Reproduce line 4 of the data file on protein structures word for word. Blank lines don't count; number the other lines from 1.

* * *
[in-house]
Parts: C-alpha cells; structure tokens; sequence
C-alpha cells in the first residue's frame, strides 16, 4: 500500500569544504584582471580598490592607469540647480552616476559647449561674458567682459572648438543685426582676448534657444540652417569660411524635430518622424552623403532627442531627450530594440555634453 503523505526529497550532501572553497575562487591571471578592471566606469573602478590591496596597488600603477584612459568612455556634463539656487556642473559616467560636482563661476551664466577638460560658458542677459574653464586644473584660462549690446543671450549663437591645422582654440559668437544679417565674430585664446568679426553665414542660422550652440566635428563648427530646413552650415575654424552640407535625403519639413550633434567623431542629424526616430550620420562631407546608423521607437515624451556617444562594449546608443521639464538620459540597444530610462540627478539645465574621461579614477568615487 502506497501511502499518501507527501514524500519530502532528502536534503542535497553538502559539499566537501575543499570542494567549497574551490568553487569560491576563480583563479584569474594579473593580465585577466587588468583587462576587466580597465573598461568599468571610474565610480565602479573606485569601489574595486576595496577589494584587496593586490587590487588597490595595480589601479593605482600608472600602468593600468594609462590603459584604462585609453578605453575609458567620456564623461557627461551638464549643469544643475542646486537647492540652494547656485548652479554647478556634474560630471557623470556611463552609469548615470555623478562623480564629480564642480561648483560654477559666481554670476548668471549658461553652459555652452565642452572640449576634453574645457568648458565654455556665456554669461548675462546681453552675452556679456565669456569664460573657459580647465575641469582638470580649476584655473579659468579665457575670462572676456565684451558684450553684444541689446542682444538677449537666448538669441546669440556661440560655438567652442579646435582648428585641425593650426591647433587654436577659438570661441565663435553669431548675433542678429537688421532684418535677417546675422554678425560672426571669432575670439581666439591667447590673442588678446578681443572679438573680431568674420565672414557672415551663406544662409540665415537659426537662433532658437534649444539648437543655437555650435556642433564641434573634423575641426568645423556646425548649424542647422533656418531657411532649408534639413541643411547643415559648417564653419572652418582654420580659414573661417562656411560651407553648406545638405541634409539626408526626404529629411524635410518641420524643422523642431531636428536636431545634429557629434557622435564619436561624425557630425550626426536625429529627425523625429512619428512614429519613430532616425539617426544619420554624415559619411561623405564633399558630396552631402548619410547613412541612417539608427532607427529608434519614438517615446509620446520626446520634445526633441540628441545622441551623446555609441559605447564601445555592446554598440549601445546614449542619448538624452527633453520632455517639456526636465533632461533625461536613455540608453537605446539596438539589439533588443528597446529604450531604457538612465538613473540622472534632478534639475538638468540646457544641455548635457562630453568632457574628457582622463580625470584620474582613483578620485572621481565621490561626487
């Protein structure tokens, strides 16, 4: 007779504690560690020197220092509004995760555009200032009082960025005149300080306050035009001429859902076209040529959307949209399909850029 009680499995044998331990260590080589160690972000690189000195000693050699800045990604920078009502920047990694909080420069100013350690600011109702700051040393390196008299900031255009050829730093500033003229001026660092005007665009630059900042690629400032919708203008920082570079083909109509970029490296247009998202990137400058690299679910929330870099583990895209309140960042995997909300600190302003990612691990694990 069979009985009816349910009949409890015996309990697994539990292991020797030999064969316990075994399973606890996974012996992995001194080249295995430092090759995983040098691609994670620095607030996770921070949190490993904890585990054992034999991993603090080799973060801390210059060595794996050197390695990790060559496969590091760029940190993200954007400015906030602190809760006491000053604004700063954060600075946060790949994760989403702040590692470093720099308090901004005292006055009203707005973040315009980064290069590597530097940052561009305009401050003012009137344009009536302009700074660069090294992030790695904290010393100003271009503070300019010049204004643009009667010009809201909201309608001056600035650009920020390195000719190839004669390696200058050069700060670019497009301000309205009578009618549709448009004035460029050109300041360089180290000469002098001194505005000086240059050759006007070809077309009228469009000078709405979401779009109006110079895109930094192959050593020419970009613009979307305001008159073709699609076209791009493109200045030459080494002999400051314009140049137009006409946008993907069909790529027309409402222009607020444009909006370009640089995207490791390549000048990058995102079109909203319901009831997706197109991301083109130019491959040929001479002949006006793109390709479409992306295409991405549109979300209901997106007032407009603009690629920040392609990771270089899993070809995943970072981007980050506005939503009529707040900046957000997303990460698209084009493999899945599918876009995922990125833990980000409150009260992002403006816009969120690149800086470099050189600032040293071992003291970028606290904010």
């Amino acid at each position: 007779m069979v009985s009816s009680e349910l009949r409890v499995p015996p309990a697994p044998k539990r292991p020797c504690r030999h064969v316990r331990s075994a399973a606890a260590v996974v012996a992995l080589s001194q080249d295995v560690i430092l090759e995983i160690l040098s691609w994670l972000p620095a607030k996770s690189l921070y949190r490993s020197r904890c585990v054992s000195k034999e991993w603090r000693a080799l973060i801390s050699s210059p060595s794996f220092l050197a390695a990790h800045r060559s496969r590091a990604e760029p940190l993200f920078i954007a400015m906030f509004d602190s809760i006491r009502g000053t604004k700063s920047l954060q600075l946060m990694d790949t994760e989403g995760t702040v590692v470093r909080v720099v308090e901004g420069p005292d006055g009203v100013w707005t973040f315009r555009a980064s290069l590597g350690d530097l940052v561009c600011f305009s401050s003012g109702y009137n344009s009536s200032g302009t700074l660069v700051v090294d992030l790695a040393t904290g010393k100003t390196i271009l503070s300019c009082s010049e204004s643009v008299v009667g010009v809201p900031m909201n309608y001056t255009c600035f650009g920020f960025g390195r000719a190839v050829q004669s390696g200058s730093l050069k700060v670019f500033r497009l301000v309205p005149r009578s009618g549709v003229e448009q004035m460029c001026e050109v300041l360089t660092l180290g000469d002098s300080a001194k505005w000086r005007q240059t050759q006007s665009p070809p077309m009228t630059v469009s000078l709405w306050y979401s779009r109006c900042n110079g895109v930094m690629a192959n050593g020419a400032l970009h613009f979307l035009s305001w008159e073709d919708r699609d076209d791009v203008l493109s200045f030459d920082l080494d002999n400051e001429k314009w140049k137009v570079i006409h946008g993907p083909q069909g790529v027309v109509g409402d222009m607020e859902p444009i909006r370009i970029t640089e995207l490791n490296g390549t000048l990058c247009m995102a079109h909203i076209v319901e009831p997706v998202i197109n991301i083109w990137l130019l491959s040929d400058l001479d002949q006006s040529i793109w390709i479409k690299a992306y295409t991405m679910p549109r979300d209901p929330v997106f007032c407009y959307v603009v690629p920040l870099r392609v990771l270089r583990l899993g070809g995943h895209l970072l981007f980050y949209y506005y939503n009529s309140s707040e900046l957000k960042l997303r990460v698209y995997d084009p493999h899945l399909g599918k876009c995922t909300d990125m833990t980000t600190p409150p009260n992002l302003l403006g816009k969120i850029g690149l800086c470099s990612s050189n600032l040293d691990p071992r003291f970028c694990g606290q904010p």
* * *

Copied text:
């Protein structure tokens, strides 16, 4: 007779504690560690020197220092509004995760555009200032009082960025005149300080306050035009001429859902076209040529959307949209399909850029 009680499995044998331990260590080589160690972000690189000195000693050699800045990604920078009502920047990694909080420069100013350690600011109702700051040393390196008299900031255009050829730093500033003229001026660092005007665009630059900042690629400032919708203008920082570079083909109509970029490296247009998202990137400058690299679910929330870099583990895209309140960042995997909300600190302003990612691990694990 069979009985009816349910009949409890015996309990697994539990292991020797030999064969316990075994399973606890996974012996992995001194080249295995430092090759995983040098691609994670620095607030996770921070949190490993904890585990054992034999991993603090080799973060801390210059060595794996050197390695990790060559496969590091760029940190993200954007400015906030602190809760006491000053604004700063954060600075946060790949994760989403702040590692470093720099308090901004005292006055009203707005973040315009980064290069590597530097940052561009305009401050003012009137344009009536302009700074660069090294992030790695904290010393100003271009503070300019010049204004643009009667010009809201909201309608001056600035650009920020390195000719190839004669390696200058050069700060670019497009301000309205009578009618549709448009004035460029050109300041360089180290000469002098001194505005000086240059050759006007070809077309009228469009000078709405979401779009109006110079895109930094192959050593020419970009613009979307305001008159073709699609076209791009493109200045030459080494002999400051314009140049137009006409946008993907069909790529027309409402222009607020444009909006370009640089995207490791390549000048990058995102079109909203319901009831997706197109991301083109130019491959040929001479002949006006793109390709479409992306295409991405549109979300209901997106007032407009603009690629920040392609990771270089899993070809995943970072981007980050506005939503009529707040900046957000997303990460698209084009493999899945599918876009995922990125833990980000409150009260992002403006816009969120690149800086470099050189600032040293071992003291970028606290904010």